Criminal Justice Glossary.
Samenow's Inside the Criminal Mind.
Brian Innes's The Body in Question: Exploring the Cutting Edge of Forensic Science.
Personality Psychology Psychological research methods.
Psychology books: Know How: Guided Programs for Inventing Your Own Best Future by Leslie Cameron-Bandler. Nature of Prejudice by Gordon W. Allport. Learned Optimism by Martin E. P. Seligman. Pessimism (defensive) (Norem).
Introduction to Political Science.
Political Science Glossary.
USA Modern History: Challenges for freedpeople after the Civil War. Challenges by workers to industrialization. Populist reformers. USA Modern History Glossary.
|Related: Death and Dying. Ecology. Enneagram. Evolution.|
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|Glossary: A, B, C, D, E, F, G, H, I, J, K, L, M, N, O, P, Q, R, S, T, U, V, W, X, Y, Z.|
In the late-19th century, the U.S. fostered industrial expansion, technological advancements, and commercialization.
The working class challenged the expanding economic and political order,
trying to impose their vision of a more fair and equitable America:
Initially, arrogant industrialists and politicians collaborated to use police support (sometimes violent) to support the factory bosses and break strikes.
Eventually, after over a century, the worker does see huge benefits, resulting from the workers' protests that began at the end of the 19th century and that include:
|1865||Civil War ends.|
|1866||NLU (National Labor Union):
members could be farmers or factory workers;
promoted support for:
|1867||The Grange (begun by a farmer (Kelly)): farmers' cooperative to:
|1869||Knights of Labor began in Philadelphia by Uriah Stephens & tailors; committed to:
|1870s||Increased use of machines reduced industry's demand for "willing men".|
|1875||Start of Carnegie steel mills, with eventual vertical integration so that Carnegie controlled the extraction and shipping of ore, coke, and limestone, as well as the production and marketing of steel.|
|1877||1-in-7 worked in the railroad industry. Great labor uprising: first strike in US history when the railroad required longer hours for 10% less pay.|
|1878||Greenback Labor party, which led to Populist party.
Excluded women and African Americans.
Employers manipulated the workers through their ethnic, religious, and racial prejudices.
|1880||Challenged by cheap immigrant labor (up to half a million immigrant laborers per year). In 1880s: increasing opposition to Chinese by job-hunting whites.|
|1880s||Taylor and other efficiency experts shaved factory costs, which often included getting more work for the same pay and reducing the number of employees needed to accomplish the same ends as before.|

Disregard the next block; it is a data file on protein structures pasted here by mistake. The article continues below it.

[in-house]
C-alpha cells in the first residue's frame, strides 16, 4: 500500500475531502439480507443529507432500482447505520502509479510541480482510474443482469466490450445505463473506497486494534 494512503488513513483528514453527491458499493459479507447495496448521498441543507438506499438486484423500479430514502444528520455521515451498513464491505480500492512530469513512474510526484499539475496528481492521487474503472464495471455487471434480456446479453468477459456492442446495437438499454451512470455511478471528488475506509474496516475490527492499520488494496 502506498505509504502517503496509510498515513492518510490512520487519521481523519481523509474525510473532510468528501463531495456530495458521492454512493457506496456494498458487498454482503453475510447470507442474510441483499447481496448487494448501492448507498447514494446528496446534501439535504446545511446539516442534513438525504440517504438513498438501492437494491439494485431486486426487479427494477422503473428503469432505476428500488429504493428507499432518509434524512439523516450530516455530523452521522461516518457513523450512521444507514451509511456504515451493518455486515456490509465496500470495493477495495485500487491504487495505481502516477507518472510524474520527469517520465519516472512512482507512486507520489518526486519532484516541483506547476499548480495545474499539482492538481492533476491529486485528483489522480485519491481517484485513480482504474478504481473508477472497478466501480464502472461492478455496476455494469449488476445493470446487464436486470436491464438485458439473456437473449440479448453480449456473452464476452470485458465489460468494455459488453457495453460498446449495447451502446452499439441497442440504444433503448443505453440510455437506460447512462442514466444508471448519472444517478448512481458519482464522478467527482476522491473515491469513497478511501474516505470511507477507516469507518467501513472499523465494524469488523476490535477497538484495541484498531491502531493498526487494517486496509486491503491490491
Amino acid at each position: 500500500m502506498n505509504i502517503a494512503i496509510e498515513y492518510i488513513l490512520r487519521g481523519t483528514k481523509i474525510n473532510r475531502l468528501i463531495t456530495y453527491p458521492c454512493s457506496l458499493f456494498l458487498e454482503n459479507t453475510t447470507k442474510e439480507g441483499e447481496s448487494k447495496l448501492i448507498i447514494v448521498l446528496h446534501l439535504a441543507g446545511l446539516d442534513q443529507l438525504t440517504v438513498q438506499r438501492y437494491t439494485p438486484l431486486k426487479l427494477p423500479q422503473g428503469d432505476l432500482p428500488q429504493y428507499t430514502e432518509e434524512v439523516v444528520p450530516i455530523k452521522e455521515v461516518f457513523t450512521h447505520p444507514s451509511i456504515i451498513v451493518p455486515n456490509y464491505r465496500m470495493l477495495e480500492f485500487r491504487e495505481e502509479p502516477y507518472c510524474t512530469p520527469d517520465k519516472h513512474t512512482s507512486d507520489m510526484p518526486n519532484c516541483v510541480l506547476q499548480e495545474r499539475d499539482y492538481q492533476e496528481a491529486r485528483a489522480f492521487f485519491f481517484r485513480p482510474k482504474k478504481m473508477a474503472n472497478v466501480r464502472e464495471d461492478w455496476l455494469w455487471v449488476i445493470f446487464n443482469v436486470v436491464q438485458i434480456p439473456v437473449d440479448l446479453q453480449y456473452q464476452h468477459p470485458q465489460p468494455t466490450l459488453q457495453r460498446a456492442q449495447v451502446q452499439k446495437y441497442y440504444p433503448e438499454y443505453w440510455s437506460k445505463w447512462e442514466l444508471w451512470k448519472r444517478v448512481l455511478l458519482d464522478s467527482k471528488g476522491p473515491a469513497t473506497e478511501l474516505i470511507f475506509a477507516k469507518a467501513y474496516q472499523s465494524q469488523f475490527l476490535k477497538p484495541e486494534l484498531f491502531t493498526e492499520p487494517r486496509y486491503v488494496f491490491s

|1882||Congress's Chinese Exclusion Act, engineered partly by the Knights of Labor and the Workingman's party of California.|
|1882||Challenge: Rockefeller petrol (Standard Oil Trust): horizontal integration.|
|1884||Haymarket bombing. 8 anarchists arrested and sentenced to death. Demoralized labor. Demise of Knights of Labor.|
|1886||Gompers found AFL for skilled workers to demand:
|1889||Emma Goldman (age 20) commits herself to being an Anarchist.
In addition to promoting sexual liberation for women, encouraged:
|1890||United Mine Workers: a union of radical labor.|
|early 1890s||Populist (peoples') party formed, combining: urban and rural, male and female,
agricultural and industrial workers. Missions:
|1892||Steel workers strike following wage cuts. Troops escorted strike-breaking workers into the mill. The strike ended with strike-breakers taking the jobs, mill workforce being cut by 25%, and reduction of the strike-breakers' wages.|
|1892||Miners (gold, silver, copper) walked off the job in response to wage cutting. After strike-breakers were brought in, the srikers blew up the mines, but were captured and defeated. 1893: Formation of Western Federation of Miners.|
|1893||Worst nationwide depression to date; 20% of workers lost their jobs.|
|1894||Pullman workers' strike (led by Eugene V. Debs, who founded the American Railway Union the previous year) after their wages were cut by a third. President Cleveland declared the strike was interfering with U.S. mail delivery and executed an injunction for the strikers to return to work.|
|1901||Assassination of President McKinley by an anarchist.|
|1905||IWW (Industrial Workers of the World) founded by socialist and labor militants. Open to all. Included women, African Americans, immigrants, and the unskilled.|
|1906||Upton Sinclair's The Jungle revealed squalor of meat-packing plants. Led to the Pure Food and Drug Act.|
|1909||Garment workers' strike for:
|1911||Triangle Shirtwaist Company fire. 146 women died and were perceived as having been murdered by the Company.|
|1900-1920||Debs ran as socialist party candidate for congress.|
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